It might seem impossible, but one of the most important forces of nature changing the landscape in the Turkana Basin is water. The Turkana Basin environment is arid, but even today water moves sediments around, shaping the geology of the area. Many wet and dry cycles have impacted the Turkana Basin – both on annual and millennial scales. Water impacts life around the basin, but also the ground that this life inhabits. Water movement is key to understanding geological processes. Geologists observe such processes in the present to understand the past.
Prof. Feibel took the TBI students out into the field to observe modern water processes and their impact on the land. The first stop was a hike along the Tulu Bor river and delta. Since we are in the basin during the dry season, most rivers are now dry and easy to walk along. They are perfect examples of what sediments look like when they are shaped by flowing water. Before the hike, Prof. Feibel showed the students a map of the area so that they could see the course of the river and its outlet into the delta.
River systems are dominant markers in the Turkana Basin landscape, indicated obviously by large Acacia tortilis trees and many shrubs. These are in stark contrast to the dominant semi-desert environment with little vegetation. Large trees and dense bushes would be impossible in this landscape without the river systems. The water table beneath the laga is high and the roots of this vegetation reach down to find a good source of water to grow.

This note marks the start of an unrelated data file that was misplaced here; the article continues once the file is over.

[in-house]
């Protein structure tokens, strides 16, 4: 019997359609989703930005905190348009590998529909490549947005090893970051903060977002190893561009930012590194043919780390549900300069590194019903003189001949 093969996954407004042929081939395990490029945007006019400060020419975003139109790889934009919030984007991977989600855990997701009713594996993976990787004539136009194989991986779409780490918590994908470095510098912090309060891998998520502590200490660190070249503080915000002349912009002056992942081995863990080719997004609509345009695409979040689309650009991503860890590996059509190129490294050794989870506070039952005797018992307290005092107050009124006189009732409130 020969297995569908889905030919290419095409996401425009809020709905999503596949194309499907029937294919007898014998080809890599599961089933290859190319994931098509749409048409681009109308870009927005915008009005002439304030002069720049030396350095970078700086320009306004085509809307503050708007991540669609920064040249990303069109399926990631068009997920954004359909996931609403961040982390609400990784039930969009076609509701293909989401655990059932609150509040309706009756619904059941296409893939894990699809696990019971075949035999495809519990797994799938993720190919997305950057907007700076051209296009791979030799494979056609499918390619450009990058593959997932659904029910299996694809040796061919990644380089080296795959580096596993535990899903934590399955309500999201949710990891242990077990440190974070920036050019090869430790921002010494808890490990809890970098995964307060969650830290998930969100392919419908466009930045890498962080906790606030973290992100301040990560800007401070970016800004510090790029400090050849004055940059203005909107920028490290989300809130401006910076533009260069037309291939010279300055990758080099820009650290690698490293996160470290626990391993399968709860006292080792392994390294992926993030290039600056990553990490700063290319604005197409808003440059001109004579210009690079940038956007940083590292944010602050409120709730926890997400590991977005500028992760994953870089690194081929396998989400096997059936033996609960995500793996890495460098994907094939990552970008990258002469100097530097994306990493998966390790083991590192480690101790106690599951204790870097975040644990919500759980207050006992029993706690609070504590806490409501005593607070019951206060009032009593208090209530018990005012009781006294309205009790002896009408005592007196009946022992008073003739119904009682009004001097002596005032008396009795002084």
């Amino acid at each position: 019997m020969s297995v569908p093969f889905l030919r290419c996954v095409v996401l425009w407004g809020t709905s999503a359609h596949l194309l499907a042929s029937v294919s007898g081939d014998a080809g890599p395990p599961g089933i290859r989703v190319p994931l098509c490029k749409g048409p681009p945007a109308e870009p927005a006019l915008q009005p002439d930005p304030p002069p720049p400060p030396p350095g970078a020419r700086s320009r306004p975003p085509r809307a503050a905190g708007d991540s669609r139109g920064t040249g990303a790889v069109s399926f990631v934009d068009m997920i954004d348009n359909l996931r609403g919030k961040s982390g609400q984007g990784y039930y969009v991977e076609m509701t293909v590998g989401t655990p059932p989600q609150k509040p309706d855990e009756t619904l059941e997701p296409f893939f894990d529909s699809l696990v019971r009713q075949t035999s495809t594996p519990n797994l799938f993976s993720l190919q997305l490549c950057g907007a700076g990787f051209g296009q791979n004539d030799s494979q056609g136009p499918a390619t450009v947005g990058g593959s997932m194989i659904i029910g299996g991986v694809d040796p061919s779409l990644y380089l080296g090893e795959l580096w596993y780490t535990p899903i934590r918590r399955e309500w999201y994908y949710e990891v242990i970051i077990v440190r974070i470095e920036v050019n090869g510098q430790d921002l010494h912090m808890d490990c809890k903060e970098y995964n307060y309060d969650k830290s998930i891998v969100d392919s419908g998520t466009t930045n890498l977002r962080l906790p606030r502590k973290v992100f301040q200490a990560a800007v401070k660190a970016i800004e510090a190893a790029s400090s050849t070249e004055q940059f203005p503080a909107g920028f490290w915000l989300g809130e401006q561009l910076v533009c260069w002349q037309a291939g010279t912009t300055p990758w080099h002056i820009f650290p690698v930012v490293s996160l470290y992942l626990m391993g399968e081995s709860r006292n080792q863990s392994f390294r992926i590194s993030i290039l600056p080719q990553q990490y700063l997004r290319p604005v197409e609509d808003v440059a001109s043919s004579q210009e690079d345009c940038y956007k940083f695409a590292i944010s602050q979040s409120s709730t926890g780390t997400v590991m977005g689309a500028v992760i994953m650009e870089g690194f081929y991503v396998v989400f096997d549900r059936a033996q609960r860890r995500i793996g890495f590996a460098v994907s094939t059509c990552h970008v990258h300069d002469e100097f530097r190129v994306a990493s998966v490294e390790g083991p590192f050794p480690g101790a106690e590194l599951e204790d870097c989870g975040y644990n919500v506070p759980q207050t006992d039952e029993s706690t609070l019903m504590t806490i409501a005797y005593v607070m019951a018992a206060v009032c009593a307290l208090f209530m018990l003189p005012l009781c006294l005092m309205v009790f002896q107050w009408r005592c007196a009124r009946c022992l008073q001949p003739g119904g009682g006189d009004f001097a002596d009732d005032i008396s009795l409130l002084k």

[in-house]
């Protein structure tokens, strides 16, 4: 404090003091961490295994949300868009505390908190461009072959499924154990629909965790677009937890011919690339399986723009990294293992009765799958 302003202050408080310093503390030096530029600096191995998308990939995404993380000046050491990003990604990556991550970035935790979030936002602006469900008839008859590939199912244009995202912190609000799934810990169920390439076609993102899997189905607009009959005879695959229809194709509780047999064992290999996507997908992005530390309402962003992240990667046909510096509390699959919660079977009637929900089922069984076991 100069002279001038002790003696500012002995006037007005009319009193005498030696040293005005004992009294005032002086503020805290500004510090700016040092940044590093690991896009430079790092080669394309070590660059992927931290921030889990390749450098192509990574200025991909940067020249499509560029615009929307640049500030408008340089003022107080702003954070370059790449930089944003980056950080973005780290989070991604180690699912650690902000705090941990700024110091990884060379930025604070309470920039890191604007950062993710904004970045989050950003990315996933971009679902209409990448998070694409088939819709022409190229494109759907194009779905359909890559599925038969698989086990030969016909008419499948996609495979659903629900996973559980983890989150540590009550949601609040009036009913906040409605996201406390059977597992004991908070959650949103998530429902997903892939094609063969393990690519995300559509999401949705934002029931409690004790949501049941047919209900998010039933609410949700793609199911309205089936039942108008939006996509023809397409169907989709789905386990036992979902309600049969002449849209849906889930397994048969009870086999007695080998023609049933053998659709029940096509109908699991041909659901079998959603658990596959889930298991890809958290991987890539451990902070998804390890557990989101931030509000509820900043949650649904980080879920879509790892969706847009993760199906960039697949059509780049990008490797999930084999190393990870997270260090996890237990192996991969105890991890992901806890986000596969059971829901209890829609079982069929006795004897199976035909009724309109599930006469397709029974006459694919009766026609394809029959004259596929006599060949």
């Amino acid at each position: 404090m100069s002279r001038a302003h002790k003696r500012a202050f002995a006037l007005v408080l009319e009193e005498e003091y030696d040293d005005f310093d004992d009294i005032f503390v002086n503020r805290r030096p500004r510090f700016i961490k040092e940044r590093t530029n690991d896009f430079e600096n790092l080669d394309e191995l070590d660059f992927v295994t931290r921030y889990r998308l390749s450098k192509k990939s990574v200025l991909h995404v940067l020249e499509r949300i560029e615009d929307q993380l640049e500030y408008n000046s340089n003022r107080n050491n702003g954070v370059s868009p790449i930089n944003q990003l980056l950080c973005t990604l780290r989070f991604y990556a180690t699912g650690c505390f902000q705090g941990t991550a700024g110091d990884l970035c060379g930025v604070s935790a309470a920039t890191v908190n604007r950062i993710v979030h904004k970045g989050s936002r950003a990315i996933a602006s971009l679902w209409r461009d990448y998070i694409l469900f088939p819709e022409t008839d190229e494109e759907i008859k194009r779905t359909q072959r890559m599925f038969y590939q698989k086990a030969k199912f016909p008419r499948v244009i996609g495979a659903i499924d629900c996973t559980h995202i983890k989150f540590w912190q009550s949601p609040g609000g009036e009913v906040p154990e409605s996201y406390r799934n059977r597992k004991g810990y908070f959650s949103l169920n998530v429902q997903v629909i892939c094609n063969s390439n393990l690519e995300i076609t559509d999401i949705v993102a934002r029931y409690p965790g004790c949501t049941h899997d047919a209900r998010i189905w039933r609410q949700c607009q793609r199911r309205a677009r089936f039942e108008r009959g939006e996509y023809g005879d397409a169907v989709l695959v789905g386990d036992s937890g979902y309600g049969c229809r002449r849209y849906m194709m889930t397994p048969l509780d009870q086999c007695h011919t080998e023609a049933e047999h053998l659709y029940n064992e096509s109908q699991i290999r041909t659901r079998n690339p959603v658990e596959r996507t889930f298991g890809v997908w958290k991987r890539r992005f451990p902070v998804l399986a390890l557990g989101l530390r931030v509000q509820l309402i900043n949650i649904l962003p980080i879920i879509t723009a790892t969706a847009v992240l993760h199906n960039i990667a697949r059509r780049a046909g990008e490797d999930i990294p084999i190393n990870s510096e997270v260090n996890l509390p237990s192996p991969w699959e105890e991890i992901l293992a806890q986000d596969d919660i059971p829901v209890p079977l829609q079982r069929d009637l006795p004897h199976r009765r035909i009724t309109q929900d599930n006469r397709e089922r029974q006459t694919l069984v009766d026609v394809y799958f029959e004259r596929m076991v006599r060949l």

Most rivers in the Turkana Basin do not flow all year round. Instead, they remain dry until the rains come (usually twice a year in this part of the world) and the water accumulates in river catchment areas, flowing downstream. These systems can be fairly dramatic with flash flooding if the rains are heavy enough. Huge amounts of force impact the land when these waters flow, moving large amounts of sediments and rocks down from highlands and mountains, distributing them across the landscape. The geological formations of areas around river systems are drastically shaped by water in rivers. This is as true now as it was in the past.